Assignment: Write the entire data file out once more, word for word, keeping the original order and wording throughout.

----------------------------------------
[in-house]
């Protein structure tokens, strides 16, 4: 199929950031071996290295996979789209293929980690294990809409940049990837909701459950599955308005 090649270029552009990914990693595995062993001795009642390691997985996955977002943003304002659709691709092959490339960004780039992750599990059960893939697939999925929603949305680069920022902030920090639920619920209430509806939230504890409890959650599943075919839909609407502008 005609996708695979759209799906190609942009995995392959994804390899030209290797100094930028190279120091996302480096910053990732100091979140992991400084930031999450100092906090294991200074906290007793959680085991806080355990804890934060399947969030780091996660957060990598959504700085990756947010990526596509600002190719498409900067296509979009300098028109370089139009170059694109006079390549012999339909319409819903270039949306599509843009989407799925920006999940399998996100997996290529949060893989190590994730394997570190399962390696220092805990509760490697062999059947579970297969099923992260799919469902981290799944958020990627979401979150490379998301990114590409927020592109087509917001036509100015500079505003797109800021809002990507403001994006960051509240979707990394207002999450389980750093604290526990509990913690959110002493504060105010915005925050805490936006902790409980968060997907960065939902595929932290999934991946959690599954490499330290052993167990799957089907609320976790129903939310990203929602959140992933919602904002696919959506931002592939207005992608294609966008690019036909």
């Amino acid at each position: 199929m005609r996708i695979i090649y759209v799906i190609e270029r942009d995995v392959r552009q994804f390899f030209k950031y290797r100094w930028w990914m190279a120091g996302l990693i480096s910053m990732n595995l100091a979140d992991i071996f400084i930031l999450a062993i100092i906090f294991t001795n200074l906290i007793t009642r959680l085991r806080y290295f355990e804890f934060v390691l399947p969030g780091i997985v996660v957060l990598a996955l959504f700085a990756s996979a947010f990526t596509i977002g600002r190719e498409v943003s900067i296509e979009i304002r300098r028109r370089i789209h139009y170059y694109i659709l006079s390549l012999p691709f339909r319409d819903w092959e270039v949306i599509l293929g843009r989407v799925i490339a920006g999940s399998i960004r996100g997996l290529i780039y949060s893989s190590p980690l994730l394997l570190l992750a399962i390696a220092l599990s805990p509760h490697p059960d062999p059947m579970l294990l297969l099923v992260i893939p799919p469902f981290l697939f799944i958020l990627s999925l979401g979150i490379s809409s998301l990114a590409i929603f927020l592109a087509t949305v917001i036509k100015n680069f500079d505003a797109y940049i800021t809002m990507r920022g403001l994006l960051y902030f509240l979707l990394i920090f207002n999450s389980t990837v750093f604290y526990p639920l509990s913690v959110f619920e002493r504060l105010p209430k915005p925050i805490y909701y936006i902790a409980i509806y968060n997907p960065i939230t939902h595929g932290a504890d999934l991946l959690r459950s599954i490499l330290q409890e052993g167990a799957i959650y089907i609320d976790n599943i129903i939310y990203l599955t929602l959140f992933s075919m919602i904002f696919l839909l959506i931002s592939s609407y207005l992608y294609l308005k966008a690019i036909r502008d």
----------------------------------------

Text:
[in-house]
């Protein structure tokens, strides 16, 4: 199929950031071996290295996979789209293929980690294990809409940049990837909701459950599955308005 090649270029552009990914990693595995062993001795009642390691997985996955977002943003304002659709691709092959490339960004780039992750599990059960893939697939999925929603949305680069920022902030920090639920619920209430509806939230504890409890959650599943075919839909609407502008 005609996708695979759209799906190609942009995995392959994804390899030209290797100094930028190279120091996302480096910053990732100091979140992991400084930031999450100092906090294991200074906290007793959680085991806080355990804890934060399947969030780091996660957060990598959504700085990756947010990526596509600002190719498409900067296509979009300098028109370089139009170059694109006079390549012999339909319409819903270039949306599509843009989407799925920006999940399998996100997996290529949060893989190590994730394997570190399962390696220092805990509760490697062999059947579970297969099923992260799919469902981290799944958020990627979401979150490379998301990114590409927020592109087509917001036509100015500079505003797109800021809002990507403001994006960051509240979707990394207002999450389980750093604290526990509990913690959110002493504060105010915005925050805490936006902790409980968060997907960065939902595929932290999934991946959690599954490499330290052993167990799957089907609320976790129903939310990203929602959140992933919602904002696919959506931002592939207005992608294609966008690019036909």
């Amino acid at each position: 199929m005609r996708i695979i090649y759209v799906i190609e270029r942009d995995v392959r552009q994804f390899f030209k950031y290797r100094w930028w990914m190279a120091g996302l990693i480096s910053m990732n595995l100091a979140d992991i071996f400084i930031l999450a062993i100092i906090f294991t001795n200074l906290i007793t009642r959680l085991r806080y290295f355990e804890f934060v390691l399947p969030g780091i997985v996660v957060l990598a996955l959504f700085a990756s996979a947010f990526t596509i977002g600002r190719e498409v943003s900067i296509e979009i304002r300098r028109r370089i789209h139009y170059y694109i659709l006079s390549l012999p691709f339909r319409d819903w092959e270039v949306i599509l293929g843009r989407v799925i490339a920006g999940s399998i960004r996100g997996l290529i780039y949060s893989s190590p980690l994730l394997l570190l992750a399962i390696a220092l599990s805990p509760h490697p059960d062999p059947m579970l294990l297969l099923v992260i893939p799919p469902f981290l697939f799944i958020l990627s999925l979401g979150i490379s809409s998301l990114a590409i929603f927020l592109a087509t949305v917001i036509k100015n680069f500079d505003a797109y940049i800021t809002m990507r920022g403001l994006l960051y902030f509240l979707l990394i920090f207002n999450s389980t990837v750093f604290y526990p639920l509990s913690v959110f619920e002493r504060l105010p209430k915005p925050i805490y909701y936006i902790a409980i509806y968060n997907p960065i939230t939902h595929g932290a504890d999934l991946l959690r459950s599954i490499l330290q409890e052993g167990a799957i959650y089907i609320d976790n599943i129903i939310y990203l599955t929602l959140f992933s075919m919602i904002f696919l839909l959506i931002s592939s609407y207005l992608y294609l308005k966008a690019i036909r502008d």